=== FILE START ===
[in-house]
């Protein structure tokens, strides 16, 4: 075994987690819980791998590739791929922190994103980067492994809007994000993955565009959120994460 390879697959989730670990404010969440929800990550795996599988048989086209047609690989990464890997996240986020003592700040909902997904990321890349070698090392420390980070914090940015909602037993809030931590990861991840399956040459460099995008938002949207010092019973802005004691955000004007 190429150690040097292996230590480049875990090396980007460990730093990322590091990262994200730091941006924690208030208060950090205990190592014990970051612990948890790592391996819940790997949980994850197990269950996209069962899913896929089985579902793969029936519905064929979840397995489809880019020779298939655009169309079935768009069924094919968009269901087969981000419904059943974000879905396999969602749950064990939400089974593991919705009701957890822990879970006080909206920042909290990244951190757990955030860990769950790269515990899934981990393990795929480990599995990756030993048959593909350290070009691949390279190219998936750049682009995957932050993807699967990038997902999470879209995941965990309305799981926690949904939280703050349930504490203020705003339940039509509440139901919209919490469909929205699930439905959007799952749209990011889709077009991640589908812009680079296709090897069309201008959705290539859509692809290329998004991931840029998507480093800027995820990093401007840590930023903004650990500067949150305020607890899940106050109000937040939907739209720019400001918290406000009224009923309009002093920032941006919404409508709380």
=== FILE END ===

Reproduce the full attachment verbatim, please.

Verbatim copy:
[in-house]
């Protein structure tokens, strides 16, 4: 075994987690819980791998590739791929922190994103980067492994809007994000993955565009959120994460 390879697959989730670990404010969440929800990550795996599988048989086209047609690989990464890997996240986020003592700040909902997904990321890349070698090392420390980070914090940015909602037993809030931590990861991840399956040459460099995008938002949207010092019973802005004691955000004007 190429150690040097292996230590480049875990090396980007460990730093990322590091990262994200730091941006924690208030208060950090205990190592014990970051612990948890790592391996819940790997949980994850197990269950996209069962899913896929089985579902793969029936519905064929979840397995489809880019020779298939655009169309079935768009069924094919968009269901087969981000419904059943974000879905396999969602749950064990939400089974593991919705009701957890822990879970006080909206920042909290990244951190757990955030860990769950790269515990899934981990393990795929480990599995990756030993048959593909350290070009691949390279190219998936750049682009995957932050993807699967990038997902999470879209995941965990309305799981926690949904939280703050349930504490203020705003339940039509509440139901919209919490469909929205699930439905959007799952749209990011889709077009991640589908812009680079296709090897069309201008959705290539859509692809290329998004991931840029998507480093800027995820990093401007840590930023903004650990500067949150305020607890899940106050109000937040939907739209720019400001918290406000009224009923309009002093920032941006919404409508709380």